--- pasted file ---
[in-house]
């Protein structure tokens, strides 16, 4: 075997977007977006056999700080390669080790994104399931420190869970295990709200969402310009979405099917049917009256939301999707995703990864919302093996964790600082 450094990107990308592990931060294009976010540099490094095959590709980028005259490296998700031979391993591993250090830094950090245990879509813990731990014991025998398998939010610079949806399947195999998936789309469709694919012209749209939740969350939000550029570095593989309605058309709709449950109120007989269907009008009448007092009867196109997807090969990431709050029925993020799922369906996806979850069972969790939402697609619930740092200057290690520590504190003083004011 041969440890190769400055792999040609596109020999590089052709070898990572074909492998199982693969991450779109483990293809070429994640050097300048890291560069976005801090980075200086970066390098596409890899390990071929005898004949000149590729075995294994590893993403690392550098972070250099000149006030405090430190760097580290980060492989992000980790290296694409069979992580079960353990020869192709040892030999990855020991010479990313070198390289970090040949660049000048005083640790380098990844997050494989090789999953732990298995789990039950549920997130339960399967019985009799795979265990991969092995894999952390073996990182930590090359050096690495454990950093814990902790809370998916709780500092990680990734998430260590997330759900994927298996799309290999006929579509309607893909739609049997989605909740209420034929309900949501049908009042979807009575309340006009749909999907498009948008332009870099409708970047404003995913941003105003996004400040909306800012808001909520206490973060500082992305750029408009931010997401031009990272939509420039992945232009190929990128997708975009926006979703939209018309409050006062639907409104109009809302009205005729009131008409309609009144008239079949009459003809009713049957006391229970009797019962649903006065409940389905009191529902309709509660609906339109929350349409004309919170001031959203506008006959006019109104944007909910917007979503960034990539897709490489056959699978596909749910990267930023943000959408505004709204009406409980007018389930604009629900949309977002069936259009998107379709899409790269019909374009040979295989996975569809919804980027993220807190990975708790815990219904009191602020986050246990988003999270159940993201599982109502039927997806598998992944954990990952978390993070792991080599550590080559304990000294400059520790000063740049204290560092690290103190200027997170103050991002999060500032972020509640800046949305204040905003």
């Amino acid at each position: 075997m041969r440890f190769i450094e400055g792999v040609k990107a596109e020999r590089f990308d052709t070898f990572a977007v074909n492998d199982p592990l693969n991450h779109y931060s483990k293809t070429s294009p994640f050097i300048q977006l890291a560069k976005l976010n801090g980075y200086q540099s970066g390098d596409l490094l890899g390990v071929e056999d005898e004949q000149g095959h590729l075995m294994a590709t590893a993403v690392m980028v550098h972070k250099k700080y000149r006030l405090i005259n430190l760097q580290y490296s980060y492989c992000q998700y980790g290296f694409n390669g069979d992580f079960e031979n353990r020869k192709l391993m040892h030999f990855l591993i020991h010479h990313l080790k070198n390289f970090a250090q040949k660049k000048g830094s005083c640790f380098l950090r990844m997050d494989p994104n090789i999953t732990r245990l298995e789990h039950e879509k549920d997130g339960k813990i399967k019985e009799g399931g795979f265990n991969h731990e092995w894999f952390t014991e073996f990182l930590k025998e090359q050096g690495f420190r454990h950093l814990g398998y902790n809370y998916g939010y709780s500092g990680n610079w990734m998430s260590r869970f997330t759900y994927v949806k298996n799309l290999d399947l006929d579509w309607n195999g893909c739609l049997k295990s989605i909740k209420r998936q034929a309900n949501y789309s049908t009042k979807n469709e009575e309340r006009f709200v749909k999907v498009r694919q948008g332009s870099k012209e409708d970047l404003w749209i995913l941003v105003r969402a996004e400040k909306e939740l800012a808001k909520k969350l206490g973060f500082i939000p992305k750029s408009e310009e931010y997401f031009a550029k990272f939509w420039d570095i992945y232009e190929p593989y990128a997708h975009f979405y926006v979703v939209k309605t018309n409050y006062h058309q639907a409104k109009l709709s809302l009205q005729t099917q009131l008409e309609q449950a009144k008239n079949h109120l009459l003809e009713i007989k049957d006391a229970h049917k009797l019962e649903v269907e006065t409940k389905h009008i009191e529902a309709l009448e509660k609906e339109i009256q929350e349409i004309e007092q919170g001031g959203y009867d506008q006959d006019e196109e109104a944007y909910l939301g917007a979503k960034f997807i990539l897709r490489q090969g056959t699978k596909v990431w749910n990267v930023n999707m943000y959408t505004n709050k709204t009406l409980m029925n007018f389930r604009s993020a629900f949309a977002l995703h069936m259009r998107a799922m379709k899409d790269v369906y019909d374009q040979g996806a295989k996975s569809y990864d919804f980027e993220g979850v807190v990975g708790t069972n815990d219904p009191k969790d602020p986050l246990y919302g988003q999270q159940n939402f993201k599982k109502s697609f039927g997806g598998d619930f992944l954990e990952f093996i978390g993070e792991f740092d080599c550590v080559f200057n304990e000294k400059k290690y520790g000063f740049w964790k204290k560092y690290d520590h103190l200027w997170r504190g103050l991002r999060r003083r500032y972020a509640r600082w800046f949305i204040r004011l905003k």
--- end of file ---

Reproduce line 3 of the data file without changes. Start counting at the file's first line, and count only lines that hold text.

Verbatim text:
């Amino acid at each position: 075997m041969r440890f190769i450094e400055g792999v040609k990107a596109e020999r590089f990308d052709t070898f990572a977007v074909n492998d199982p592990l693969n991450h779109y931060s483990k293809t070429s294009p994640f050097i300048q977006l890291a560069k976005l976010n801090g980075y200086q540099s970066g390098d596409l490094l890899g390990v071929e056999d005898e004949q000149g095959h590729l075995m294994a590709t590893a993403v690392m980028v550098h972070k250099k700080y000149r006030l405090i005259n430190l760097q580290y490296s980060y492989c992000q998700y980790g290296f694409n390669g069979d992580f079960e031979n353990r020869k192709l391993m040892h030999f990855l591993i020991h010479h990313l080790k070198n390289f970090a250090q040949k660049k000048g830094s005083c640790f380098l950090r990844m997050d494989p994104n090789i999953t732990r245990l298995e789990h039950e879509k549920d997130g339960k813990i399967k019985e009799g399931g795979f265990n991969h731990e092995w894999f952390t014991e073996f990182l930590k025998e090359q050096g690495f420190r454990h950093l814990g398998y902790n809370y998916g939010y709780s500092g990680n610079w990734m998430s260590r869970f997330t759900y994927v949806k298996n799309l290999d399947l006929d579509w309607n195999g893909c739609l049997k295990s989605i909740k209420r998936q034929a309900n949501y789309s049908t009042k979807n469709e009575e309340r006009f709200v749909k999907v498009r694919q948008g332009s870099k012209e409708d970047l404003w749209i995913l941003v105003r969402a996004e400040k909306e939740l800012a808001k909520k969350l206490g973060f500082i939000p992305k750029s408009e310009e931010y997401f031009a550029k990272f939509w420039d570095i992945y232009e190929p593989y990128a997708h975009f979405y926006v979703v939209k309605t018309n409050y006062h058309q639907a409104k109009l709709s809302l009205q005729t099917q009131l008409e309609q449950a009144k008239n079949h109120l009459l003809e009713i007989k049957d006391a229970h049917k009797l019962e649903v269907e006065t409940k389905h009008i009191e529902a309709l009448e509660k609906e339109i009256q929350e349409i004309e007092q919170g001031g959203y009867d506008q006959d006019e196109e109104a944007y909910l939301g917007a979503k960034f997807i990539l897709r490489q090969g056959t699978k596909v990431w749910n990267v930023n999707m943000y959408t505004n709050k709204t009406l409980m029925n007018f389930r604009s993020a629900f949309a977002l995703h069936m259009r998107a799922m379709k899409d790269v369906y019909d374009q040979g996806a295989k996975s569809y990864d919804f980027e993220g979850v807190v990975g708790t069972n815990d219904p009191k969790d602020p986050l246990y919302g988003q999270q159940n939402f993201k599982k109502s697609f039927g997806g598998d619930f992944l954990e990952f093996i978390g993070e792991f740092d080599c550590v080559f200057n304990e000294k400059k290690y520790g000063f740049w964790k204290k560092y690290d520590h103190l200027w997170r504190g103050l991002r999060r003083r500032y972020a509640r600082w800046f949305i204040r004011l905003k």